“I told you.”

Once the three were back on the ship, they set about the unglamorous task of putting away everything they’d bought, not wanting an unclean environment for their new human. They left the soft surfaces out, planning to set them up once the other supplies had been put away.

“Alright, that’s finally all done,” Grahl conveyed with relief. “Now, where are the soft surfaces?”

“I thought you were keeping track of those. You bought them, after all.”

The two looked back to where they’d stacked the supplies previously, seeing the soft surfaces were nowhere to be found. As Grahl looked through the cabinets, thinking they might have accidentally been put away, Hayt waved their arm into Grahl’s field of vision before pleading, “Come look!”

The two rounded the corner into the living quarters of their ship. In between Grahl’s and Hayt’s stasis chambers, Dough Ring had set up the soft surfaces and was engaging temporary unconsciousness.

“Oh my goodness,” Grahl exclaimed.


“He did it himself!”

“You see? Humans are adaptable. He’ll do just fine on here.”

Grahl’s eyes were an excited mix of red and orange, before they looked back at Hayt and asked, “When do you suppose he’ll be able to learn how to work on the ship?”

“This one? I bet it’ll be sooner than you think.”

As Grahl and Hayt took Dough Ring on their trips, he showed exactly the kind of curiosity and wonder humans were often brought on ships for. When the two flew across the galaxy, he’d stand by the windows and watch the stars passing by with his eyes wide open. When he wasn’t watching the stars, he’d often shadow Hayt and Grahl as the two went about their day-to-day routine, taking care of themselves and their ship as well as him.

Dough Ring was quick to learn from the two. When they were about to engage warp speed, all they had to do was point to a seat in the back of the cockpit. Dough Ring immediately sat down and buckled himself in. After Hayt got Dough Ring food and water once, he was able to keep his food and water topped off himself from then on. Hayt was thankful they’d put the treats away in a different place from the food, as that meant they could still make sure Dough Ring only got some when they wanted him too.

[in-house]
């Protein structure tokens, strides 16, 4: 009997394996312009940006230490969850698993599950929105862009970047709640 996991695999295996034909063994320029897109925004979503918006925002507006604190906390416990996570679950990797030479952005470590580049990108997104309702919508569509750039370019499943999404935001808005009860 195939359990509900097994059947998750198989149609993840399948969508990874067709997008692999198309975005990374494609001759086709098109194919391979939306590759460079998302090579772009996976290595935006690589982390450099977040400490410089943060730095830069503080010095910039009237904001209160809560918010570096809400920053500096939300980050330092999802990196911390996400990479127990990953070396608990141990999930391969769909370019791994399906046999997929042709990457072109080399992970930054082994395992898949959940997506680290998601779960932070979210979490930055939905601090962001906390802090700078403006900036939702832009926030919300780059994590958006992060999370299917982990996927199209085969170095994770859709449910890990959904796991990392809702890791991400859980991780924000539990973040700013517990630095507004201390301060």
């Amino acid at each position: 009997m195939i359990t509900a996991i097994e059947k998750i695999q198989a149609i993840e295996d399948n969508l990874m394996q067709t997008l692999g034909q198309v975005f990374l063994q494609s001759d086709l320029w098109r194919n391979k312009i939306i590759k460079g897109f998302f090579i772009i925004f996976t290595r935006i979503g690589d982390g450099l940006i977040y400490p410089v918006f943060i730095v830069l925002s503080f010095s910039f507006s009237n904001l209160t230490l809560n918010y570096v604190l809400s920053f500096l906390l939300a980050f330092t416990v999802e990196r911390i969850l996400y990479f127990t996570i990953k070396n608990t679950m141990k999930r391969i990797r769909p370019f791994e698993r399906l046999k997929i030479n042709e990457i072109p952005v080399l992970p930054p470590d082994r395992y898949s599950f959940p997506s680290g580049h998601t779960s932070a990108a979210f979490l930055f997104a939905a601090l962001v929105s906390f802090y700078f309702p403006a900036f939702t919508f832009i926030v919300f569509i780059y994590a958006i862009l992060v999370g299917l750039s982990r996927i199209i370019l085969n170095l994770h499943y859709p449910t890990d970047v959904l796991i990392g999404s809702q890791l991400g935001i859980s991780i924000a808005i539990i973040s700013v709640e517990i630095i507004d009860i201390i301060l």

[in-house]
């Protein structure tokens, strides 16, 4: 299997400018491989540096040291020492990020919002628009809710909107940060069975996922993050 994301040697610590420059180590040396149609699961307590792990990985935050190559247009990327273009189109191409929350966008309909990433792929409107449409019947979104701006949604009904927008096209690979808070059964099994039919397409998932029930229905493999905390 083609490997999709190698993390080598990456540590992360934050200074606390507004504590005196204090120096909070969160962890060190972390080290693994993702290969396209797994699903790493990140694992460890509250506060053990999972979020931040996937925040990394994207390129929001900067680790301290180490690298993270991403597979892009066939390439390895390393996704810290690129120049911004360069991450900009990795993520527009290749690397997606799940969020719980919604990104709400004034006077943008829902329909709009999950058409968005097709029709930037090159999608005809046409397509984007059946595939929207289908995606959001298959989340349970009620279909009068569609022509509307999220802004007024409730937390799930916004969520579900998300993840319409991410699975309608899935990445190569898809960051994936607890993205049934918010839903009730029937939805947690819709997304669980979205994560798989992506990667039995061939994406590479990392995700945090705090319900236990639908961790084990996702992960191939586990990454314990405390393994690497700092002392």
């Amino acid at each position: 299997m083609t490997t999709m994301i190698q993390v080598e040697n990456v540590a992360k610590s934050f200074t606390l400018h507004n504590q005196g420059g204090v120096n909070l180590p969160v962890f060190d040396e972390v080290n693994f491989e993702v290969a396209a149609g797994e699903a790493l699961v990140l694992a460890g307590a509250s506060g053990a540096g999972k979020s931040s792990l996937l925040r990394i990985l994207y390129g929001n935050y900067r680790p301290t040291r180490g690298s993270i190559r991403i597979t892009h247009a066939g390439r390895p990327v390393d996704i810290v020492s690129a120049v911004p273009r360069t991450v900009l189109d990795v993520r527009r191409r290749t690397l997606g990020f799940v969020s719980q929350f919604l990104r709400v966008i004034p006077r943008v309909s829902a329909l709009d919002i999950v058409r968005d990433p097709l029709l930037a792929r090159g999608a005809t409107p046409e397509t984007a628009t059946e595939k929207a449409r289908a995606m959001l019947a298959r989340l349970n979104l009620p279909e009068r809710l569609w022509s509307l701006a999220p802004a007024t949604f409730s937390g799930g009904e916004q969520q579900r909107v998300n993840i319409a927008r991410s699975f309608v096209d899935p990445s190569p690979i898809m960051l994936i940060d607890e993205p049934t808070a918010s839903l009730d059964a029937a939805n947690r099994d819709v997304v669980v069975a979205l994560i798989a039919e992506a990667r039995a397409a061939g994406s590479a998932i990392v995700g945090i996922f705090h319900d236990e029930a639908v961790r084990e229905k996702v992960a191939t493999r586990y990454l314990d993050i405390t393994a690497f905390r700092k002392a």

Of course, Dough Ring was never lacking for treats. Hayt could scarcely contain themselves when it came to giving Dough Ring sweets. Even for something as simple as finishing his meal or sitting down for warp speed, they’d eagerly give Dough Ring something sweet in return.

“You’re going to spoil him giving him treats like that,” Grahl warned.

“Good. If we’re going to have a human on board, I want him to be spoiled.”

Most times, Grahl couldn’t bring themselves to tell Hayt not to give Dough Ring treats. The look of sheer joy on his face as he ate was undeniable, even for Grahl. Watching Dough Ring eat a treat, even they’d get an orange tint in their eyes and cock their head to the side.

At first, the three’s cohabitation passed unremarkably, other than Grahl and Hayt being constantly enamored of everything Dough Ring did. Things became interesting a few cycles later, when the ion thrusters needed to be tended to again. Hayt had never finishing working on them due to Grahl showing them that human video, so now they had to do it again.

As Hayt stood using the corrosion reverser on the the thrusters, Dough Ring walked over looking at them curiously. “Hey, Doughy”, Hayt greeted before they kept at it. As they worked, Dough Ring stood by their side, eyes fixed on the corrosion reverser and growing wider when they saw it reverse some corrosion completely.

“You like that?” Hayt asked, knowing Dough Ring didn’t really understand anything they said. Not that that stopped them from communicating anyway. In a way, it was comforting, to know they could vent to Dough Ring and he would just listen. Not make judgements, not contradict them, just listen.

But Dough Ring seemed to be doing more than just listening now. He seemed genuinely fascinated by what Hayt was doing. It made Hayt wonder if Dough Ring might be able to use the tool himself. It was a simple enough job, and if Hayt wanted to teach Dough Ring how to do basic repairs, corrosion reversal would make a good starting point.

Hayt started by turning off the tool and pointing out the parts of the thrusters that were starting to corrode. They then used the tool on those parts, demonstrating the safety latch and the intensity switch before reversing some of the corrosion. Finally, they pointed at the patch again, demonstrating the level of corrosion reversal required for a satisfactory job.